RSPCA Australia acknowledges that there is scientific consensus that climate change is caused by greenhouse gas emissions from human activities including electricity generation, agriculture (including livestock farming), industry, waste, and land use [1,2].
Climate change can have a negative effect on animal health and welfare directly (e.g. increased risk of heat and cold stress) and indirectly (e.g. reducing availability of suitable habitat, decreasing quantity and quality of food and water, changing distribution of infectious disease agents, and increasing the risk of flood, fire, and drought) .
Climate change negatively affects terrestrial (land), aquatic (freshwater), and marine (saltwater) environments. It is expected that many animals have and will continue to suffer and die from these effects .
RSPCA Australia recognises the critical need to address and mitigate climate change through approaches including evidence-based policy, legislation, emission-reducing technologies, and structural changes . Where climate change mitigation strategies pose animal welfare risks, these risks must also be carefully considered .
 Oreskes N (2004) The scientific consensus on climate change. Science 306:1686–1686. doi:10.1126/science.1103618. https://science.sciencemag.org/content/306/5702/1686.full.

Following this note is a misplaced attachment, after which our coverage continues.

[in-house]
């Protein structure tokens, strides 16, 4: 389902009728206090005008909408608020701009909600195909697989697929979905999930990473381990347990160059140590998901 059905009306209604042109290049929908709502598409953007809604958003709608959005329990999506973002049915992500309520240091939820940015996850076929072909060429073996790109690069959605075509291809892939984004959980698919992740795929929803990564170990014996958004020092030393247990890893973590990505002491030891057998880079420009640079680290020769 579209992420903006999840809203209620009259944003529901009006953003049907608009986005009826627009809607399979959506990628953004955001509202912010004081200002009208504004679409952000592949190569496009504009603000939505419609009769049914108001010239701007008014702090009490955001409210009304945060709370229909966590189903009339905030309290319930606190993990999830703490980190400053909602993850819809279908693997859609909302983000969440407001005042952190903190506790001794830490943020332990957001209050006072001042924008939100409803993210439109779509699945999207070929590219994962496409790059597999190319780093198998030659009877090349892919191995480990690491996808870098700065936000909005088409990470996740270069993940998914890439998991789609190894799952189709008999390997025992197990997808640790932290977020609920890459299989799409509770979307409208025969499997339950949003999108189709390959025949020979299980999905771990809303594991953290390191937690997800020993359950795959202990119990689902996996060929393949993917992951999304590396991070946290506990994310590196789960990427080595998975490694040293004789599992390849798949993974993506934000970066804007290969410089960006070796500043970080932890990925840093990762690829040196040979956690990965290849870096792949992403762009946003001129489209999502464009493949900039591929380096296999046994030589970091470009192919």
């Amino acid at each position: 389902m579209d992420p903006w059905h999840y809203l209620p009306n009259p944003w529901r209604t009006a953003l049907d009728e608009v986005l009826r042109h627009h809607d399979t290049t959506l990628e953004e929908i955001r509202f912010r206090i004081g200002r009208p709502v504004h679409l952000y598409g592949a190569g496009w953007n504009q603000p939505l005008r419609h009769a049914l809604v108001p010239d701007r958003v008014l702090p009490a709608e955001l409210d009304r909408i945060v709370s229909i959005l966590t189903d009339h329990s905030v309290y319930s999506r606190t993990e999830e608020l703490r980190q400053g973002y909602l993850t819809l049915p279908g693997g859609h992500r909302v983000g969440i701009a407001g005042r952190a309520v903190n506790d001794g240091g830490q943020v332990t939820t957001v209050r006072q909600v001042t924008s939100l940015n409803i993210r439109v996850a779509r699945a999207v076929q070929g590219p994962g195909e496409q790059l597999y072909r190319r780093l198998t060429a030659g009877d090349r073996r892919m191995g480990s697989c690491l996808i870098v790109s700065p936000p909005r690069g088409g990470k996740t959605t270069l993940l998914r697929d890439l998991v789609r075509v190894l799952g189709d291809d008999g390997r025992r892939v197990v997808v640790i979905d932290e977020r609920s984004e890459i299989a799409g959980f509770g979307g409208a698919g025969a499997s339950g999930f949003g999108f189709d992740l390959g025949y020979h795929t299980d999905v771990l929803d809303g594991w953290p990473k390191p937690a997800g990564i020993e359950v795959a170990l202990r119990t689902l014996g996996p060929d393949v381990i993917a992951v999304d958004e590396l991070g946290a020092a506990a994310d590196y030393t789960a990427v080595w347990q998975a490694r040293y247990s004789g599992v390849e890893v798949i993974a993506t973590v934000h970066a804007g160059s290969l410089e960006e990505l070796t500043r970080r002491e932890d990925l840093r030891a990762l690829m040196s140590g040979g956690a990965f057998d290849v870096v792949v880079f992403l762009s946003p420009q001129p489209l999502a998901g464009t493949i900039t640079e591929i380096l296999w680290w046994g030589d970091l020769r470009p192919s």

Australian Government Department of Agriculture and Water Resources (2015) Livestock emissions. http://www.agriculture.gov.au/ag-farm-food/climatechange/australias-farming-future/livestock-emissions.
 Lacetera N (2019) Impact of climate change on animal health and welfare. Animal Frontiers 9:26–31. doi:10.1093/af/vfy030. https://academic.oup.com/af/article/9/1/26/5168813.
 Fey SB et al (2015) Recent shifts in the occurrence, cause, and magnitude of animal mass mortality events. Proceedings of the National Academy of Sciences 112:1083–1088. doi:10.1073/pnas.1414894112. https://www.pnas.org/content/112/4/1083.
 Frank S et al (2019) Agricultural non-CO 2 emission reduction potential in the context of the 1.5°C target. Nature Climate Change 9:66. doi:10.1038/s41558-018-0358-8